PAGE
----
20:05, 31st OCTOBER 2020, STADE DE FRANCE, PARIS
The prevalent mood is that Ireland have not played well enough to be in the running for this year’s Six Nations Championship. Perhaps the disjointed season is to blame.
True, it is very difficult to view this season through a prism of normalcy but the lingering negativity around the team has been bloated by the abysmal opening 40 minutes in Twickenham in March followed by the abrupt halt to all sport.
Seven months passed and the negative memory of Twickenham remained, without any of the positives from the victory over Wales two weeks previously. And, due to recency bias and the way England have strangled Ireland over the last 18 months, the pessimism is easy to countenance.
Ireland were comprehensively beaten in London that day but their undoing came largely from an inability to cover the backfield to the short kick and the all-round magnificence of Maro Itoje.
England themselves had gone to Paris on the crest of a successful World Cup – admittedly replete with a harsh lesson from South Africa in the final – but found themselves ambushed and embarrassed by a highly motivated French side.
If we consider Ireland’s performances to date, there was a nervous victory over Scotland, an improved if-not resounding one over Wales and before the enforced break, the comprehensive defeat in Twickenham.
Last weekend saw the resumption of the 2020 tournament and it should come as little surprise that the game was speckled with rust. The final score of 50-17 was probably a fair reflection as Italy battled gamely – a patronising but fair accolade for a team that offers very little to this tournament currently – and, though Ireland conceded late, it is unlikely to have any baring on the tournament’s outcome.
An Irish victory with a bonus point will guarantee Six Nations success for Andy Farrell in his first season in charge. This is extraordinarily unlikely, given that Ireland have put four tries past France in Paris just once.
This happened in France’s 43-31 victory in the 2006 Championship. Some recent articles have described this as a swashbuckling Ireland performance and this is true to an extent, However, if the swashbuckler was Ireland he stabbed himself in the face with his own sword about four times in the first half alone, whereupon France opened up a 40 point lead.
Ireland charged home hard with those four second-half tries but any possible allusion to Ireland coming close to stealing victory that day is revisionist history at its finest. It was an engrossing game but it was not a back and forth affair or one where victory was ever truly in Ireland’s grasp.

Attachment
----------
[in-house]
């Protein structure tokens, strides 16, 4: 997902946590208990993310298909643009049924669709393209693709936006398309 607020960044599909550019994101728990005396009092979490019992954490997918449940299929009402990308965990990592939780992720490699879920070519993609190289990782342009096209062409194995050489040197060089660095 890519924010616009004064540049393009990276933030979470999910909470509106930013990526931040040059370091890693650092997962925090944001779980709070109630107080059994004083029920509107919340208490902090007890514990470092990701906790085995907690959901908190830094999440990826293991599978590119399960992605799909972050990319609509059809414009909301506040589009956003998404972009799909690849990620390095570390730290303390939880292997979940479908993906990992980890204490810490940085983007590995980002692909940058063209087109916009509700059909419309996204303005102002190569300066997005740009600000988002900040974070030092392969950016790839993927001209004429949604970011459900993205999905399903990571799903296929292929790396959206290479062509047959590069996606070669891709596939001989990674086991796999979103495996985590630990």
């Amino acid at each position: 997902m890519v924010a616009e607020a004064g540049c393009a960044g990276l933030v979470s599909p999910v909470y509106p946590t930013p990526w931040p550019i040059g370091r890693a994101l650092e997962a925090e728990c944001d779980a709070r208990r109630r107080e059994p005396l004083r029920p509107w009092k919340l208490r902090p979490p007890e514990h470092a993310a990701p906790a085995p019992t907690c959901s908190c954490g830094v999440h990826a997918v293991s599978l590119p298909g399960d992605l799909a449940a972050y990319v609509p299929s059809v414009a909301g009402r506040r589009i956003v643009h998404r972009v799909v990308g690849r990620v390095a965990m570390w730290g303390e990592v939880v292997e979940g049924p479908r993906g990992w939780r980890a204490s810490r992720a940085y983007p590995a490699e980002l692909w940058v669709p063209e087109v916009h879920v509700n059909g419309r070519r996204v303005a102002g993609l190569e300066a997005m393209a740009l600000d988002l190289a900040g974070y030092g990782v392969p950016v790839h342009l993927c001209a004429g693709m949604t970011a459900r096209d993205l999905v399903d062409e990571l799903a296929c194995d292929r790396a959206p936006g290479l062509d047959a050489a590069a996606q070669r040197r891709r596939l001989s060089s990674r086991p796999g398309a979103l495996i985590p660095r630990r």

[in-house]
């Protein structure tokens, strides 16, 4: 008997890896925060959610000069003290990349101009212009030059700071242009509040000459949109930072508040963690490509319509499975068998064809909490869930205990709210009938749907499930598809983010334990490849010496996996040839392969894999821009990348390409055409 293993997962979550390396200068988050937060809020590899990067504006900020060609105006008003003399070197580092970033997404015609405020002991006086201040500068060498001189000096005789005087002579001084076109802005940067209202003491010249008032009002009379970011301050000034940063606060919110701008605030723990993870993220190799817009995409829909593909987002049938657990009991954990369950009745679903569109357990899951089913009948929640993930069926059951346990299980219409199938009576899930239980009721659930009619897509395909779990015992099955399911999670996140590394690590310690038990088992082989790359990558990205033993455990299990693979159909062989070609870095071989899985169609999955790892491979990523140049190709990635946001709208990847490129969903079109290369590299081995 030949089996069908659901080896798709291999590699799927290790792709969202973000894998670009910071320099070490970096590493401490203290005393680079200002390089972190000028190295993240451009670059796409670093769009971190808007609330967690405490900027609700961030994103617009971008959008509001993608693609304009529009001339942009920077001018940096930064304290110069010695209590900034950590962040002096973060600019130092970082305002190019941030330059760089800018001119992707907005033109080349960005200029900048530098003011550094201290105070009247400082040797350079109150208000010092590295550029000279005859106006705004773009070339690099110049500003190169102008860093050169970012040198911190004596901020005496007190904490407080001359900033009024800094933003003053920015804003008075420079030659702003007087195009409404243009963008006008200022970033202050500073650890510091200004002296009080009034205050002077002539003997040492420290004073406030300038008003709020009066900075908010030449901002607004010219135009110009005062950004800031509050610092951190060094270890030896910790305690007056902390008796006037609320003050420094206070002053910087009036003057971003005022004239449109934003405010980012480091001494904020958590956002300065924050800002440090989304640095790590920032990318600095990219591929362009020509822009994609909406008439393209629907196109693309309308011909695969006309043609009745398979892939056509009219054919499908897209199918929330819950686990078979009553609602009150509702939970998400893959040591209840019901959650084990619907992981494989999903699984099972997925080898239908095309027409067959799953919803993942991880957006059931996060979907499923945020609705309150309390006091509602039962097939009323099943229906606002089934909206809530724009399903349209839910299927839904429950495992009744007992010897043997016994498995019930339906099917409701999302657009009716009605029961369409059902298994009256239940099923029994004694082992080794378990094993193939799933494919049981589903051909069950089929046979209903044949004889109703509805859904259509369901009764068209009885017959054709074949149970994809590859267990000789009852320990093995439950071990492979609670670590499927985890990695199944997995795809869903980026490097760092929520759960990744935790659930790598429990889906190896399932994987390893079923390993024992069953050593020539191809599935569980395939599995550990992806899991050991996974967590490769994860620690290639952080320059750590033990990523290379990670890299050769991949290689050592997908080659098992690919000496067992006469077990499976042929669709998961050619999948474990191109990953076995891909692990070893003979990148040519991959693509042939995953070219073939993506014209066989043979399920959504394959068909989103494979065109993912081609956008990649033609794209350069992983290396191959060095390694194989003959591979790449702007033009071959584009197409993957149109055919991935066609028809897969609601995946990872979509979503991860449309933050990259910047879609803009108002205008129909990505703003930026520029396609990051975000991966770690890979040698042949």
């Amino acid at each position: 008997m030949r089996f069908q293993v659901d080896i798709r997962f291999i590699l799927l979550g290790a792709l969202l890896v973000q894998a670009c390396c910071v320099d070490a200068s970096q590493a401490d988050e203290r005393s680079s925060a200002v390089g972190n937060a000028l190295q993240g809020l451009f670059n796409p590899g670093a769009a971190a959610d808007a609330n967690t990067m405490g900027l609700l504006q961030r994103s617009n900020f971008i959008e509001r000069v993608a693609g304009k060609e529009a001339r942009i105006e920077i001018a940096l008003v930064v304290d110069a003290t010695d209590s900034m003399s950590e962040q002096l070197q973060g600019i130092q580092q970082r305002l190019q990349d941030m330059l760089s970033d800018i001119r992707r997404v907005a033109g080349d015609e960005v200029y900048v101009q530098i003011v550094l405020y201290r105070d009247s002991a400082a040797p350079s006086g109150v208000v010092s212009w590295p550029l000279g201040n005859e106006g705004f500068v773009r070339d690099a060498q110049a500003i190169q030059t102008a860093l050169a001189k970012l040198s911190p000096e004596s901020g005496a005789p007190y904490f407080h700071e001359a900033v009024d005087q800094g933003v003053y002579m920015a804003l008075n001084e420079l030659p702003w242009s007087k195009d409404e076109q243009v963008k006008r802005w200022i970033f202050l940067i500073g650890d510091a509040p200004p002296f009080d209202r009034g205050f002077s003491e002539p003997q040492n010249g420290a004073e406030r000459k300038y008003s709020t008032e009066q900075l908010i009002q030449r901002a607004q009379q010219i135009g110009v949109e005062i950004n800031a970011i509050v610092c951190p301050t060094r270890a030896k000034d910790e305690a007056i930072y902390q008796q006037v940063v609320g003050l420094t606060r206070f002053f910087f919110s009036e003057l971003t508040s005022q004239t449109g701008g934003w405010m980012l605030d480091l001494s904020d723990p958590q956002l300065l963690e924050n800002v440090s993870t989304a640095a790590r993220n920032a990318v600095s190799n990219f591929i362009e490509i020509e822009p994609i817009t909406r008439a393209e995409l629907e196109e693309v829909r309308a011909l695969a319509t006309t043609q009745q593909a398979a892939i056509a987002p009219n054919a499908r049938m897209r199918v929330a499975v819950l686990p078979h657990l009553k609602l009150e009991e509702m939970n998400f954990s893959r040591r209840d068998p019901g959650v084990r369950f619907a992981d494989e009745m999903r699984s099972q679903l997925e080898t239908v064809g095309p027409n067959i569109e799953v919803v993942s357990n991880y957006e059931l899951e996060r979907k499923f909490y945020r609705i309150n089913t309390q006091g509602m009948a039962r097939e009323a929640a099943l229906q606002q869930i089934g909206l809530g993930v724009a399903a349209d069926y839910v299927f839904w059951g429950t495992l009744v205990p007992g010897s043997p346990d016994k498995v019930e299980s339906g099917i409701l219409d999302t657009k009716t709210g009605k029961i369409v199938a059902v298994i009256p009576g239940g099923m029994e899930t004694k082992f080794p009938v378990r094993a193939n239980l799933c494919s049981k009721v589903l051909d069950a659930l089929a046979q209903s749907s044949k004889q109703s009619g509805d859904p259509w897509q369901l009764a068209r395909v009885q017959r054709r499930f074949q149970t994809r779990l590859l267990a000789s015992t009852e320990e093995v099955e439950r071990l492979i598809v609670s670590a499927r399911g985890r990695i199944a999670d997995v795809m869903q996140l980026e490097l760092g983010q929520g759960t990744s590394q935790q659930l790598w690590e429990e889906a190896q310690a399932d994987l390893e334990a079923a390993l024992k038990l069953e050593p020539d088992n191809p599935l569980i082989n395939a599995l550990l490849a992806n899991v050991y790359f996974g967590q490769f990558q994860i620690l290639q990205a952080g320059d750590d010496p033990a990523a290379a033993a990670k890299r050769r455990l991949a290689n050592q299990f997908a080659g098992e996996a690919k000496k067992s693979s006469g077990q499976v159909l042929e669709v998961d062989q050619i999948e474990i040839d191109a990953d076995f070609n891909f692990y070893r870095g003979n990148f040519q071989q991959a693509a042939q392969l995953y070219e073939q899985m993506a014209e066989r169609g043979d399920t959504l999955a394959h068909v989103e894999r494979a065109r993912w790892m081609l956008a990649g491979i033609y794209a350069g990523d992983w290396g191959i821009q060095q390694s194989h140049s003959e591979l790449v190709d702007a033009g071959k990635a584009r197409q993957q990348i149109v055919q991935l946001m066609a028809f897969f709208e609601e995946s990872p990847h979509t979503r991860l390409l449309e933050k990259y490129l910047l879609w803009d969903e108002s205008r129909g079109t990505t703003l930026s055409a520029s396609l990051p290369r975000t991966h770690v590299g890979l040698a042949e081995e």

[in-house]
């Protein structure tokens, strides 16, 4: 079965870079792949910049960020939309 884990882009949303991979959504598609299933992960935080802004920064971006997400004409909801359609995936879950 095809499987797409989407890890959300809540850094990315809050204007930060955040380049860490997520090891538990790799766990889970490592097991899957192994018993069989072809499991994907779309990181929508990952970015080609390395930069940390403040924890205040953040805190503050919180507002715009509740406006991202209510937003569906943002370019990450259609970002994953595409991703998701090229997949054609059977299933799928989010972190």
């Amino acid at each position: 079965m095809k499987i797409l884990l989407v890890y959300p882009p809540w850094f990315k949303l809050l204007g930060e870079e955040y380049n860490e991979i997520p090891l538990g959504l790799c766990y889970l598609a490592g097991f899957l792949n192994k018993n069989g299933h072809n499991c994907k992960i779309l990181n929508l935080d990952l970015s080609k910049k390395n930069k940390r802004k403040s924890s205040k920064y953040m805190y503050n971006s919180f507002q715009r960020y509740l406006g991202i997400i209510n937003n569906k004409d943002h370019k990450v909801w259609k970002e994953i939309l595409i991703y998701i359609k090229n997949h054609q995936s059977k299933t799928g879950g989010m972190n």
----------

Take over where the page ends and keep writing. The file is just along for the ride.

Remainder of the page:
This is already too much reference to a match with little current relevance but it does emphasise the rarity of Ireland producing an offensive explosion away to France.
Even though it was a friendly, France looked highly impressive last weekend against Wales. After falling behind by 10 points early in the game, France proceeded to out score their visitors by 38 points to 11. They mixed their attack under the unflappable Antoine Dupont, and the breakneck running lines of Gregory Aldritt, captain Charles Ollivon and the irrepressible, Viremi Vakatawa, provided a glimpse into a potentially terrifying future for France’s Six Nations opponents.
Dupont may be the best player in the world right now, possessed of the skill common to the greats in all sports – Lionel Messi, Luka Doncic, Cameron Smith – of almost always making the correct decision. This skill isn’t predicated so much on instinct alone but on the awareness of what options are available to them and the knowledge to choose the right one.
The manner in which the French players carried last weekend is something that is slowly being reintroduced to the Irish game as, to be fair, the harder the line run, the more likely the carrier will commit a handling error.
Ireland’s game plan and plentiful success over the six years of Joe Schmidt’s reign owed much to ball retention and, for the most part, risk averse football.
You can’t just flick a switch and expect to revert to an all-out attacking approach. Indeed, the last attempt at this resulted in a dire opening 40 minutes in Yokohama in last year’s World Cup quarter final against New Zealand.
Joe Schmidt had a game plan that worked up to a point and brought Ireland its most successful ever era in terms of winning percentage and silverware. Ireland, for want of a better expression, got figured out by England in February 2019. Thus, it was necessary to evolve or, perhaps more accurately, adapt the game plan.